Saturday January 28, 2017
This One Summer
Jillian and Mariko Tamaki
If he asks you what you’re up to or what your plans are, tell him you have a meeting with yourself and that you’ve got to keep it. Tell him that you need to be alone or without him or some space sometimes and do not apologize for needing it. Do not justify or bargain. If he doesn’t like it, tell him too bad. Tell him you don’t care. Tell him if he doesn’t like it, there’s the door. Tell him if he’d rather be with someone who needs only him then he should go right now and try to make a deal with the devil or something so he can find her.
If he decides the movie, or what you’re having for dinner, or the flavor of ice cream then tell him fine but tomorrow not so much. If he decides what you wear, if you’re talking too loud, when you’re allowed to talk about yourself, then tell him that it’s over.
Sunday, August 28, 2016
from a piece of feedback
They do not ask you how you’re doing. They do not wonder if you’re a good liar. They aren’t supposing anything about you except that you must have few worries in this world. They do not pour your water first before theirs. They do not bring you batches of lemonade or lavender shortbread. They don’t call you on the phone. They don’t respond to your letters. They don’t tell you when they see something that reminds them of you. They do not buy it. They never buy it. They do not tell you when you are making them feel unsafe. They do not think you are hijacking the room. They do not know how little you’re listening. They do not expect anything from you. They do not include you in their conversation. They do not ask you if you want to help. They do not ask you if you’ve been places. They do not ask you if you understand the feeling. They do not give you the chance to improve the silence. They do not thank you for your advice. They aren’t borrowing your clothes or your poetry.
Wednesday March 11, 2015
from an online acting breakdown
It was everything and nothing
She cradled his heart gently in her palm
He unraveled his entire soul at her feet
She held his sobbing head
On her lap
In the dark
He poured out his deepest secrets
To the folds of her jeans
To the softness of her thighs
She waited until he was able
He held tight to her patience like a wounded bird
Tuesday December 23, 2014
from The Telegraph
December 22, 2014
Ladies and Gentlemen of the Jury, today I’m here to tell you about a man. He’s not a hero. He’s not a villain. He’s a man. A simple man. A man who often forgets to drink enough water. A man who shovels the driveways of everyone on his street before the sun’s even risen, before anyone knows that it’s snowed. Before you is a man that’s been dealt a tough hand, a hand that has begged more of him than our hands have begged of us. I want you to close your eyes. I want to think of yourself at twenty three. Maybe you smoked cheap cigarettes. Maybe you were in love with your first real girlfriend or boyfriend. Maybe it was the first time you didn’t get home for Christmas… I want you to think about how you dreamed then, how you felt about war, how you liked your coffee.
Monday June 30, 2014 at Second Cup
from a poster at Second Cup
I guess stop talking about the elderly as if they’re barnyard animals? I guess don’t say “that chick is just skin and bones” or “that chick shakes when she stands cause she’s just all skin and bones.” I think that’s the first step; to give all people an equal chance at existing without prejudice. I don’t know from where I sand–from where I sit–it just feels like there’s more to talk about than the people we know and especially when they’re not in the room. I was taught that once anyway. “Don’t have conversations with people who aren’t in the room.” I guess that’s about breakups or asking for things, mainly, but it could also mean that it’s better to not talk about someone who can’t defend themselves. There are other steps too-you know–if you want to change the world. First I’d say carry a quarter in your pocket everywhere you go so you can give it to someone who needs it more than you if you have the chance. Second I’d say that praying helps.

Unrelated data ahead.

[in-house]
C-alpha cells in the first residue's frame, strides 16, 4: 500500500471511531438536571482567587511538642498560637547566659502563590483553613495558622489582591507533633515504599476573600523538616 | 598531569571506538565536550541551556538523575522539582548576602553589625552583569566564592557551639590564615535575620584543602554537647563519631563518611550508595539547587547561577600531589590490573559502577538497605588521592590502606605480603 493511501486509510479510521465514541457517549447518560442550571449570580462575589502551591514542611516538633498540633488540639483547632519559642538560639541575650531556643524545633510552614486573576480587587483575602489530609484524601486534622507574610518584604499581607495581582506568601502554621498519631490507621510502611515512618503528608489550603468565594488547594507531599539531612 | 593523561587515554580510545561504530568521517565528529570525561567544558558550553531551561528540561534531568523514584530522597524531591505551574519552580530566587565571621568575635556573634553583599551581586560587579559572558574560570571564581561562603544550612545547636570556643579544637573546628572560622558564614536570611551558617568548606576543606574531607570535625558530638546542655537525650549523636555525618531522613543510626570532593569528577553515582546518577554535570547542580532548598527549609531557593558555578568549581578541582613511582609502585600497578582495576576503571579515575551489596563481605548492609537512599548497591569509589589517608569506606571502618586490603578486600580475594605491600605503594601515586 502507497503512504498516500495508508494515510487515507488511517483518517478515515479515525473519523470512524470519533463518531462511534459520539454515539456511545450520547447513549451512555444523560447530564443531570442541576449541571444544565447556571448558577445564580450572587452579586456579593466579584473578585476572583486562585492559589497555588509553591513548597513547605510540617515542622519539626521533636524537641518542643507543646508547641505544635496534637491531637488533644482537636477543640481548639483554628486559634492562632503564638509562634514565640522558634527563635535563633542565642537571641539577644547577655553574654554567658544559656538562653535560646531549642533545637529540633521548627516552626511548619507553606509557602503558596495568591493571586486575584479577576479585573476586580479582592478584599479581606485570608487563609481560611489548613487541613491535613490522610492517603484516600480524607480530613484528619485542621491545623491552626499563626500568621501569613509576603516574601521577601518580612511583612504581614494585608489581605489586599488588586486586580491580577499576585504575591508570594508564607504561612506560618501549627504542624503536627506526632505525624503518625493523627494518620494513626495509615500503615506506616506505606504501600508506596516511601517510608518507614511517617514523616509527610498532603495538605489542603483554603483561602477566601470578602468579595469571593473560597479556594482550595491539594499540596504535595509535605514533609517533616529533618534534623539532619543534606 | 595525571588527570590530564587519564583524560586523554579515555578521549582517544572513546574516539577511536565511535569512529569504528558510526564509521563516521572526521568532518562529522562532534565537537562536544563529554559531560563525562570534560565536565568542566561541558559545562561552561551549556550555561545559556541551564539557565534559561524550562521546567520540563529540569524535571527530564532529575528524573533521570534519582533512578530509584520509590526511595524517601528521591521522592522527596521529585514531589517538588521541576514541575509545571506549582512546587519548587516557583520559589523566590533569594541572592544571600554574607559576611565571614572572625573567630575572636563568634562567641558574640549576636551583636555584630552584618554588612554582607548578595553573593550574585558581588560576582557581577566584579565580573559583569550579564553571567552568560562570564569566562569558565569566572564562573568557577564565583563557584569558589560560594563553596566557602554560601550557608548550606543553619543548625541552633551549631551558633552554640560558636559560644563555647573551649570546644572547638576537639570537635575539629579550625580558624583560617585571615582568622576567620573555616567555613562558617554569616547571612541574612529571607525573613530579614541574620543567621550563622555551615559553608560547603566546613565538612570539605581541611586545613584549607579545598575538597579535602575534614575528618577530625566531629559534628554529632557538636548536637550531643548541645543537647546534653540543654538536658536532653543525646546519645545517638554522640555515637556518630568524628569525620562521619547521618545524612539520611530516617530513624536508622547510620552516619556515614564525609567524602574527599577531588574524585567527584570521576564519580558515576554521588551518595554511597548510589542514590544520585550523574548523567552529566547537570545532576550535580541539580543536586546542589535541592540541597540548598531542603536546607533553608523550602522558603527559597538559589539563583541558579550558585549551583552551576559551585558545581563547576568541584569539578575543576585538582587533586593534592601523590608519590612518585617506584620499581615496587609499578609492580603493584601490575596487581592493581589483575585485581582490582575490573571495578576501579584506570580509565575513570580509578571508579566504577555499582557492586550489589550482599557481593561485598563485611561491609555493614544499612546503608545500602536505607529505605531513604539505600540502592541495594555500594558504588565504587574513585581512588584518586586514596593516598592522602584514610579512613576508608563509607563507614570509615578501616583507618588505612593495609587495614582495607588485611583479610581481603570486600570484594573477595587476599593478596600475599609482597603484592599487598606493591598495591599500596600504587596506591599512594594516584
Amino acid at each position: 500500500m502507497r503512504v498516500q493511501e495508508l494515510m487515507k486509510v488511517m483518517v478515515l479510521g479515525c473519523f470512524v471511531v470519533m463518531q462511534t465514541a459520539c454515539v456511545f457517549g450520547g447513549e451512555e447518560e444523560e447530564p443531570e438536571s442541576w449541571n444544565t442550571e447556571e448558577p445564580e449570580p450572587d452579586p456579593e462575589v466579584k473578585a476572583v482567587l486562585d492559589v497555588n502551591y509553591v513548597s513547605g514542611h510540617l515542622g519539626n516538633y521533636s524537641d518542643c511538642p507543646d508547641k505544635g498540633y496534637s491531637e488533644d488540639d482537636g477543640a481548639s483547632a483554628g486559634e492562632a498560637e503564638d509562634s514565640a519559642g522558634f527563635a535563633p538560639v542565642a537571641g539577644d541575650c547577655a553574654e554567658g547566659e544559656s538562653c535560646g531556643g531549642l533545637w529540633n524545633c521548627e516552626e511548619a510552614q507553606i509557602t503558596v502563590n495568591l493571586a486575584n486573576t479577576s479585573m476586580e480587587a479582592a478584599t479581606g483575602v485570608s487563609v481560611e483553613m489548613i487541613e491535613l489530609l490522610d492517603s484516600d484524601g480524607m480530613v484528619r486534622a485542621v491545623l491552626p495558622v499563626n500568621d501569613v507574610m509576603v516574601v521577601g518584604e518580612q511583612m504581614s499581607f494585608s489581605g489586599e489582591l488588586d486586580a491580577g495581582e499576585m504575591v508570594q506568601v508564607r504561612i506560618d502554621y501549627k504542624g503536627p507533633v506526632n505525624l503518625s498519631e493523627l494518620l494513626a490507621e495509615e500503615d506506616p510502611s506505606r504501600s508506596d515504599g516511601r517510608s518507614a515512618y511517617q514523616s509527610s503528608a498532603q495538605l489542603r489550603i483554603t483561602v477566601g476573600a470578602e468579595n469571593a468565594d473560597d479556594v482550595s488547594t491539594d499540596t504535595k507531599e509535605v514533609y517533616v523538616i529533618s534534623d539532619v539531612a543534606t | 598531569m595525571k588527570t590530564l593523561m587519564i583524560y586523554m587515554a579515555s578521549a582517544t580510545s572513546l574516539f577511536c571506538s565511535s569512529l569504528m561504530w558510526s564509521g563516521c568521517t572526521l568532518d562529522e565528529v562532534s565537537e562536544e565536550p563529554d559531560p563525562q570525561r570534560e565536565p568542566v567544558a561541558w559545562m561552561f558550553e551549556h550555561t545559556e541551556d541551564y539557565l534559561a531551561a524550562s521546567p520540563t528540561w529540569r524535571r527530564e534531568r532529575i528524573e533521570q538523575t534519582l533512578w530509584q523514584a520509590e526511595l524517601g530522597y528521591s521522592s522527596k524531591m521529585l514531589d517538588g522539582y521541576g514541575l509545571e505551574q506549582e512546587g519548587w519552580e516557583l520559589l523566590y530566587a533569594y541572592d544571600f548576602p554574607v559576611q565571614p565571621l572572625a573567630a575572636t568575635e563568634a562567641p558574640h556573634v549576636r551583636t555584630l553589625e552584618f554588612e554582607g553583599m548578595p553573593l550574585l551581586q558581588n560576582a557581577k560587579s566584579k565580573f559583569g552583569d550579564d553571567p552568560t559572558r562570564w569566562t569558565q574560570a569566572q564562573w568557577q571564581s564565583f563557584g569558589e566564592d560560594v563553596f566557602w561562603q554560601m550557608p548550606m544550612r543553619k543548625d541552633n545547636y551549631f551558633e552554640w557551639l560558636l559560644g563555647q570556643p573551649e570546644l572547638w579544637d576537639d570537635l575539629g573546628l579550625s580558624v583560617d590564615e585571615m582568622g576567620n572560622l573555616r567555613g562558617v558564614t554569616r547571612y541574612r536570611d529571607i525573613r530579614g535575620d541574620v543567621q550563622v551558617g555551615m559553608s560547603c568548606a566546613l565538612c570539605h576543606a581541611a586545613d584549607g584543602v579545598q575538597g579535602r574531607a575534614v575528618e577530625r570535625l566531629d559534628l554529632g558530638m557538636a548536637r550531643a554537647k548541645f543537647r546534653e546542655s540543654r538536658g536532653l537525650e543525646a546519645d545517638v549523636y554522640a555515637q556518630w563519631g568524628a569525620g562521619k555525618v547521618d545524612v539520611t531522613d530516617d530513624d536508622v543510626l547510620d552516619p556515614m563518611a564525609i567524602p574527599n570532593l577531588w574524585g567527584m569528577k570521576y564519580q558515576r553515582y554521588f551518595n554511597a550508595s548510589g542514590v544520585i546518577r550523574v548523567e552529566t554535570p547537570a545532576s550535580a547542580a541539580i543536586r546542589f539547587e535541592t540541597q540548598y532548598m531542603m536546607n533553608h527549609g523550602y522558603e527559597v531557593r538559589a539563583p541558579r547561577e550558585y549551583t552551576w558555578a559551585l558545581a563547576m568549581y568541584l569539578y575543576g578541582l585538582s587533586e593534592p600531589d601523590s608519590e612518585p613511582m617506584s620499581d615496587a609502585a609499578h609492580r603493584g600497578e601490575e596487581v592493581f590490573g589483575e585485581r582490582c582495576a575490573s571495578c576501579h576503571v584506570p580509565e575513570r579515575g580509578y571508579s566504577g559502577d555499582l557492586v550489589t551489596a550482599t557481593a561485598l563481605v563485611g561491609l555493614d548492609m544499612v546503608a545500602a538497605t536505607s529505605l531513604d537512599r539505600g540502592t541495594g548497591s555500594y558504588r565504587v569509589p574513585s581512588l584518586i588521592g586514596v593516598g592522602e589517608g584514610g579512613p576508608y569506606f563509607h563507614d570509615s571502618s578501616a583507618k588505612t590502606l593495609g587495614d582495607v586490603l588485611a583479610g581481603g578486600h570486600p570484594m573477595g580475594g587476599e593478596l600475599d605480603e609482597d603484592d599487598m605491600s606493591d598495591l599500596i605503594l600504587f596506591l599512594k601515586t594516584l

Sunday, January 6, 2013
The Art of Dramatic Writing
Patti Oliver’s face is half black and half white. She wears face paint every day and she looks like a giant ying yang with her nose as the little squiggly line. It works perfectly because her nose is a bit squiggly looking to begin with.
My mother said she was hit in the face with a baseball but I think it’s because she’s just supposed to look like a ying yang.
She doesn’t speak much. She lets her face be the centre piece and the conversation starter. My father calls her a hippy and says she’s too into “movements”. My mother says she’s brave for being so bold.
I hate to admit but I’ve never actually spoken to her. I don’t want her face to scrunch up and ruin the pretty design. The pretty sign of peace and I’m sure for her initially, equality. Her parents aren’t even interracial so she’s really just doing it on her own. I think I respect her. People don’t know what colour she even is anymore because somehow her hands are always covered.
I think it’s deliberate. My father thinks it’s lazy. He actually thinks she just doesn’t wash her body ever but obviously she does. She kind of has to. All the paint smudging on your pillow case would really be annoying to have to clean all the time. My mother says to my father, “Rich, it’s a statement, so shut up about it.”